“The incapable head of an incapable state.”
This is how DA interim leader John Steenhuisen described President Cyril Ramaphosa in his “alternative State of the Nation Address” in Cape Town on Wednesday, a day before Ramaphosa is due to deliver the real deal to an expectant nation.
Over the past two weeks, Steenhuisen has criss-crossed the country, following in the footsteps of the DA’s “founding member and first lady of liberalism, Helen Suzman”.
“Her famous motto was ‘go see for yourself’. And by tirelessly visiting prisons, townships and funerals, by meeting with banned individuals and by writing and answering thousands of letters, she got to a truth that no one else in Parliament would ever admit to,” Steenhuisen said.
“Fast-forward many decades later, and it seems that the more things change, the more they stay the same.”
He said Parliament had once again become “a place of fairy tales and spin – where the ruling party will do all it can to present a sugar-coated version of the past, present and future, and hide the ugly truth from the people”.
Steenhuisen said he was expecting Ramaphosa to downplay the bad and invent the good.
“Last year it was high-tech cities and speeding bullet trains. What will it be this year? Already he is talking about building a Cape to Cairo highway, while he can’t even get the road to Mthatha fixed,” he said to muted laughter from the DA’s public representatives and supporters in the audience.
“All this while our economic doomsday clock ticks ever closer to midnight.”
Steenhuisen told of his recent travels, and said the people he had met had two things in common:
they are all, in one way or another, victims of this government.
Victims of its failure to deliver services, victims of load shedding,
victims of unemployment and victims of the daily crime that government
cannot protect them from.
“And two, they don’t dwell in their
victimhood. All the people I spoke to were resilient and resourceful.
They were hustling to get by in the face of indescribable obstacles.
“They were surviving despite this government.”
He said having listened to Ramaphosa delivering the ANC’s January 8 address and having read his recent newsletters, he expects the phrase “capable state” to be a mantra in his address.
“And, although it has been pointed out to him that this has been a core DA principle for the past two decades, he has continued to bandy it about as though the ANC had just thought of it,” Steenhuisen said.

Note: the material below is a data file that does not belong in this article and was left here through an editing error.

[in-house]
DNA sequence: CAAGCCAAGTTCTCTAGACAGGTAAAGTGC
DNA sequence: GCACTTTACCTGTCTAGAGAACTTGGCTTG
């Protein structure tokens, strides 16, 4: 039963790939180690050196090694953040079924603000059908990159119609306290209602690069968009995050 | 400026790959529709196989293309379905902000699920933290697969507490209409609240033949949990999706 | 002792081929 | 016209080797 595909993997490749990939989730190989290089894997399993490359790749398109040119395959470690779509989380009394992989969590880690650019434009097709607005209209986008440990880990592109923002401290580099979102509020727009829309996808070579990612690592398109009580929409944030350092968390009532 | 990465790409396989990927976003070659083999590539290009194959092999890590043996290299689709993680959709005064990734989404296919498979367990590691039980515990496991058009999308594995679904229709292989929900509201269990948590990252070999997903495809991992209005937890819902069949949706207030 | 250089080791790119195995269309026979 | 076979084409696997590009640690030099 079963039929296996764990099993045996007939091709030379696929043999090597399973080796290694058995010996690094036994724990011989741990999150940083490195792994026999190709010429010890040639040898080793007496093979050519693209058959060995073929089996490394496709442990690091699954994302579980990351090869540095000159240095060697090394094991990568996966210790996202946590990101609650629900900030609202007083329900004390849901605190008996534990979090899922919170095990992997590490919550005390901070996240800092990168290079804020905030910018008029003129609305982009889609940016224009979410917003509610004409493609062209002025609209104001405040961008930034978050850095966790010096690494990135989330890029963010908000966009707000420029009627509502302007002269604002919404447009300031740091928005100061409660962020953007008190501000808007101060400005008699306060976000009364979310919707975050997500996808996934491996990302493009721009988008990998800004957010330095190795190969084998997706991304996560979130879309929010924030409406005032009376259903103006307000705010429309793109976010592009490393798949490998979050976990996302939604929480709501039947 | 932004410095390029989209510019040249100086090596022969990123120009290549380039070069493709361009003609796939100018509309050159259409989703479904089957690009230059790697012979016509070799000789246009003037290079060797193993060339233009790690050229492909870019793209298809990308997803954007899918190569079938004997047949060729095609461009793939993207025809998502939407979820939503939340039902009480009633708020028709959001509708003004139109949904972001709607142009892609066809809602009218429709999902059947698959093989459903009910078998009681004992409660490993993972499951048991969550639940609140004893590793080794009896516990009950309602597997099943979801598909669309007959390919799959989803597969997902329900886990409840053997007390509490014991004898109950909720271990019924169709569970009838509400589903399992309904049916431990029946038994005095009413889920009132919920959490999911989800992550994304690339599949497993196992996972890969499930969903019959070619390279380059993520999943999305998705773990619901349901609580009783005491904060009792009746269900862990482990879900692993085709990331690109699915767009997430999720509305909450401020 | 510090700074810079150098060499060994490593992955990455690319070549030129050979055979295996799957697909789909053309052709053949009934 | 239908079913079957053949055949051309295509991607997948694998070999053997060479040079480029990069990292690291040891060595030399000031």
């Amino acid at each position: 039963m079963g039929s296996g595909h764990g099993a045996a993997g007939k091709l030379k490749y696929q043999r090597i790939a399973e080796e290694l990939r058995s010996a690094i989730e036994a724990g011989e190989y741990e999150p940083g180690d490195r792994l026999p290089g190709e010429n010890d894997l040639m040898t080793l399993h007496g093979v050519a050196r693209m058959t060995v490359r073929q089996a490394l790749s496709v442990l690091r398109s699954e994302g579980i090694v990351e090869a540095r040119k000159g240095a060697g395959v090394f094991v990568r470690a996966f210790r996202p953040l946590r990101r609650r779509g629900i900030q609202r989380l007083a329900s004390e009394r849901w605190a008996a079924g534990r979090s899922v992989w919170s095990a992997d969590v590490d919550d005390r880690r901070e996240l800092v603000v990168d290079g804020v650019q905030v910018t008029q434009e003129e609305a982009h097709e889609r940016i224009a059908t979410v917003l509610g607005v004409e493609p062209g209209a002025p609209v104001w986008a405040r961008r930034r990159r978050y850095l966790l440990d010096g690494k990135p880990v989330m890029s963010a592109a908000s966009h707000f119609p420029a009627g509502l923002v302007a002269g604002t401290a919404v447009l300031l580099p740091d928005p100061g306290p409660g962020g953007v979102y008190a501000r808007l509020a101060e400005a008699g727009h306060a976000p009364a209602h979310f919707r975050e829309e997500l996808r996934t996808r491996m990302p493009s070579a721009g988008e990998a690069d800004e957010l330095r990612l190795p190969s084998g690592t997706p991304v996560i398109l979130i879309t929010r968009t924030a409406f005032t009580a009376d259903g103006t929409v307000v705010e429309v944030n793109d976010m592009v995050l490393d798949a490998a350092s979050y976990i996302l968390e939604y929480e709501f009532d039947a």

“The irony, of course, is that the entire philosophy of the ANC-in-government is the very antithesis of the capable state.”
DA’s vision for South Africa
He said that, ever since the ANC officially adopted the policy of cadre deployment in 1997, the state’s capability had been slowly eroded to the point where it was hard to find a single ANC-run department, local government or parastatal that was not in a constant state of crisis or looting.
“We’ve seen what cadre deployment has done to Eskom. We’ve seen what it has done to SAA. We’ve seen what it has done to Prasa, Denel, Transnet, SABC and every other state-owned enterprise.
“But if you really want to see the devastation caused by this practice, you need to visit the towns and villages that seldom make the national news cycle. Because here the destruction of the state and its inability to deliver is on full display, 24 hours a day.
“What I saw these past two weeks across the breadth of South Africa is the real state of our nation, and the true legacy of this ANC government: The Incapable State.”
He said Ramaphosa, who was supposed to lead them out of this “nightmare” was himself “stuck in his own quicksand of warring factions and crippling indecisiveness”.
“The incapable head of an incapable state.”
He presented the DA’s vision for South Africa – “an open opportunity society for all” – as the alternative and said it is shared by many South Africans, even those outside of the DA.
“This vision speaks of a society where one set of rules binds everyone equally – where a connected elite doesn’t get to play by its own rules,” he said.
“A society where every person has the freedom to pursue their own dreams and create for themselves a life of meaning and value.”
Steenhuisen said it was a South Africa where all the state-enabled opportunities made it possible for people to live their own lives with dignity and independence, but for those who still needed it, there would be a social safety net to ensure that no one suffered the brutal effects of extreme poverty.
“This vision is our entire project in the DA. Our dream is to help build a South Africa of opportunity for all – a country where every individual has the freedom to choose their own path in life.”
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